The baseline track I laid out visited Chiva Falls and then looped up around above it. This entailed a hike-a-bike, and Isaac was ok not doing that, being on the cusp of provoking susceptible injuries. The falls were nice, with recent rain there was fair amount of water flowing (often dry this time of year).

Isaac was confident the entire planned ride was not in his interest today, so after hitting the first portion of the AZT, he'd head back on Redington Rd where the AZT crosses it. He was cool with me continuing, having an e-book to read at the car.

The next section of the AZT, called the Bellota Trail, is some of the finest rideable trail in the greater Tucson area. It offers technically challenging terrain but excellent flow all the while high up with panoramic views of the Santa Catalina and Rincon mountains. There were huge areas ablaze with blue-violet flowers as far as you could see. Aromatic too.

All good things come to an end. The planned route followed the AZT up and over the pass to the Mt Lemmon Hwy. I had done this once with Dave. It involves extensive hike-a-bike. I forgot just how much.  Fortunately, I was not feeling tired. The one pitch alone gained almost 700ft, about 90% of which I had to push/carry my bike. I need to note here, once and for all, that I don't need to do that hike again. There is a bailout to Redington Rd before reaching this climb, which means you don't have to do the full Bellota Trail to hit all of the best part of it. Still though, the descent on the other side of the pass to the Mt Lemmon Hwy is mostly rideable for me. The remaining 2000ft plummet back to the car on pavement is a great way to end a ride.

We never saw another person while off-road. There is so much open space in this area chocked full of Jeep and ATV trails that are fun to MTB. Challenging terrain with great scenery. Plus at 4000-5000ft elevation, it is about 10 degrees cooler up there than in town too. It was a windy day with perfect temps. I finished with 44mi in 4.8hrs with almost a vertical mile of climbing.

Gila Monster. About the size of my forearm.

Isaac rounding one of many switchbacks on Redington Rd.

About 1200ft up Redington Rd looking across the city to Tucson Mtn Park

Jeep track en route to Chiva Falls. "Way steeper than it looks."

Chiva Falls. Is this really in Tucson?!

Bellota Trail #15

Lots of contouring on the Bellota/AZT trail

Wildflowers as far as you can see

Selfie on Bellota/AZT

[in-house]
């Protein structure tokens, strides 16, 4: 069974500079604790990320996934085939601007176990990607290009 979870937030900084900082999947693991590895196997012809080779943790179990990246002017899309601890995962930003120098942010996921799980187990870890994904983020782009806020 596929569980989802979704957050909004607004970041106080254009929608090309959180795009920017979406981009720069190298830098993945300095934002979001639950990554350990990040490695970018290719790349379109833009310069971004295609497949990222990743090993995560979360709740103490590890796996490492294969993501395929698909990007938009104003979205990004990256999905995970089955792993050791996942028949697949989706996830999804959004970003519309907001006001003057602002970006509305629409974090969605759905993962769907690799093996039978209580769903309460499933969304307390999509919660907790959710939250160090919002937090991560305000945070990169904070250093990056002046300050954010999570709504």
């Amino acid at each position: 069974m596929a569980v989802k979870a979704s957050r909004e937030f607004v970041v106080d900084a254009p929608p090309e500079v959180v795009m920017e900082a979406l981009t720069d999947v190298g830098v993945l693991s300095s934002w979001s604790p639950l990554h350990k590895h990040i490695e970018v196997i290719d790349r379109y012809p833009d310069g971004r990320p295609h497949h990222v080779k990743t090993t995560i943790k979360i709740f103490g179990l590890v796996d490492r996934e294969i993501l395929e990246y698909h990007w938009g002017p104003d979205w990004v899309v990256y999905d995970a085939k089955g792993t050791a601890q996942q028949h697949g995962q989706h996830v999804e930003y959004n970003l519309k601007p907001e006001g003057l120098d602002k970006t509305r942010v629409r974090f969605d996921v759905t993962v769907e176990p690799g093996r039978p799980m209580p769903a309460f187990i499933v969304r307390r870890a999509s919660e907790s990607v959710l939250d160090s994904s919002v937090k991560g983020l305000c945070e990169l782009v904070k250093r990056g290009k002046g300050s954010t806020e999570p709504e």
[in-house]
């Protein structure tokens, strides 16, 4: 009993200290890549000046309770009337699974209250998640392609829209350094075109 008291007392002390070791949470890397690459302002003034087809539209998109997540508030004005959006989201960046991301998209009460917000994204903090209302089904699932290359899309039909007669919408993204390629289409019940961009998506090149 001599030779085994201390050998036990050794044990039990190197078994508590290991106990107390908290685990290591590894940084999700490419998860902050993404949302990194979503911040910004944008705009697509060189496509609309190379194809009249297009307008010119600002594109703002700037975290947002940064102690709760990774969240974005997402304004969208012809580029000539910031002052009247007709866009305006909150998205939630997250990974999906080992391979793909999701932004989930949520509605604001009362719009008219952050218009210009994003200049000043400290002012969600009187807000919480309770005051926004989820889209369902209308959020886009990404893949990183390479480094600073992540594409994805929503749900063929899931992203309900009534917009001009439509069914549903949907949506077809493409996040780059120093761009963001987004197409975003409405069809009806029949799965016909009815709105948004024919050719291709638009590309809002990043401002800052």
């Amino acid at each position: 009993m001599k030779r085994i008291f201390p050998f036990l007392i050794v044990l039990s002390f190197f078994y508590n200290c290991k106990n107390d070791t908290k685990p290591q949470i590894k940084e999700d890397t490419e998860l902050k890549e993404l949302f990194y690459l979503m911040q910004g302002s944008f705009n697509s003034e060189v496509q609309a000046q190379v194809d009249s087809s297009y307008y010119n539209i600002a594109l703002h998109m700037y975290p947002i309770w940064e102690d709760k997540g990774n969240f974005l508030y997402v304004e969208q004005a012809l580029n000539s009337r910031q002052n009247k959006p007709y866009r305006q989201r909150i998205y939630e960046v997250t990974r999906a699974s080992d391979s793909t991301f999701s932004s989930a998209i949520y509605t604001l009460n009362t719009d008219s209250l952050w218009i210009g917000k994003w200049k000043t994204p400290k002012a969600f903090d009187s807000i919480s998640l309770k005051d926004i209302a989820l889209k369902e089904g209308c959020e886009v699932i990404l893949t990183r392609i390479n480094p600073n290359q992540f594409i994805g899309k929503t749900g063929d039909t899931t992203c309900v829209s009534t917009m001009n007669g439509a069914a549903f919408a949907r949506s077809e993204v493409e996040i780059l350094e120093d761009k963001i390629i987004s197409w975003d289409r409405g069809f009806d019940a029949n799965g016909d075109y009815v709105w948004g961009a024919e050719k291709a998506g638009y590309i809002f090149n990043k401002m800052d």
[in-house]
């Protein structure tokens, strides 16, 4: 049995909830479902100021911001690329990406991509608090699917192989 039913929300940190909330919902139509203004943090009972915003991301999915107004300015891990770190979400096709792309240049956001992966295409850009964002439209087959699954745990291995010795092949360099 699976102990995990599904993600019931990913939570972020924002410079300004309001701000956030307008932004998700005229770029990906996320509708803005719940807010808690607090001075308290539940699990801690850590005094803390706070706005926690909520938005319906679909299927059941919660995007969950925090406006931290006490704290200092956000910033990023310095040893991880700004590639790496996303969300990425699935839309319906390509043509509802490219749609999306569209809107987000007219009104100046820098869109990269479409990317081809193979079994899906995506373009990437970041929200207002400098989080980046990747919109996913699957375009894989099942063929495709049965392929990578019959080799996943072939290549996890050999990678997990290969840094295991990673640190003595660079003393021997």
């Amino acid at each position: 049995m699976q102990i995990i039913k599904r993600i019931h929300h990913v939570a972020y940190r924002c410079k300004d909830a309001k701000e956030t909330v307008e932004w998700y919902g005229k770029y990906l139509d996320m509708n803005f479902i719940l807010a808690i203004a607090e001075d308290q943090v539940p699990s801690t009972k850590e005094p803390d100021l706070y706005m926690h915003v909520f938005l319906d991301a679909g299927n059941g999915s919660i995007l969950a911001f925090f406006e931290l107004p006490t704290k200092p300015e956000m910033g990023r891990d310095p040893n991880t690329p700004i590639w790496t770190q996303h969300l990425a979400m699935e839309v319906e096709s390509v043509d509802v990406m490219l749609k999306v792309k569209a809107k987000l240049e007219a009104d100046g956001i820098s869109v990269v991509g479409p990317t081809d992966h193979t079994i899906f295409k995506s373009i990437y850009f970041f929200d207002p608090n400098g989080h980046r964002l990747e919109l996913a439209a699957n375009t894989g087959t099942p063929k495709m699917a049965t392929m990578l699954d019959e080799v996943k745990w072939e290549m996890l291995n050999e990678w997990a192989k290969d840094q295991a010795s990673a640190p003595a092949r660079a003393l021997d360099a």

One of at least 20 switchbacks on the Bellota hike-a-bike

Looking down on the Bellota trail from near the top of the hike-a-bike with what
I think is Mica Mtn in background

Assault(ed) on Mt Hopkins

After 300km, mostly off-road in three days, I was completely wrecked. Guess I underestimated how well mostly skiing and running would carry me into a trip like this. Isaac put in about three times the saddle time and other cycling specific leg work than I did this winter, and I have three USAC age groups on Isaac. Put the two together, I felt really old staggering out of bed this morning.

I could sense Isaac really wanted to do the dirt road climb up Mt Hopkins about 45 miles south of Tucson. Low risk, low impact compared to much of the bony terrain around Tucson, and almost zero cars. The road, one lane gravel most of the way up, accesses an observatory up top at about 8500ft. The climb starts at 3000ft. A vertical mile-plus on trashed legs? Sure, why not dig that hole deeper.

The overcast looked threatening. Hmmm, forecast showed 0% chance of precip the night before. Now there were pockets of rain around Tucson. I've frozen myself silly on Hopkins before. Could be 80F at the base, head up in short sleeves, only to find the summit covered in rime ice. You wouldn't think on the Mexican border to find temperature gradients like that. We took some extra layers along.

Heading up on the gradual approach, I found only 2 of 8 cylinders firing. That did not improve with warming up. Reaching the visitors center where the real climbing begins, I commented to Isaac that was all I had. He was like Whaaaat? I wasn't joking. And just like that, he was gone out of sight ahead of me.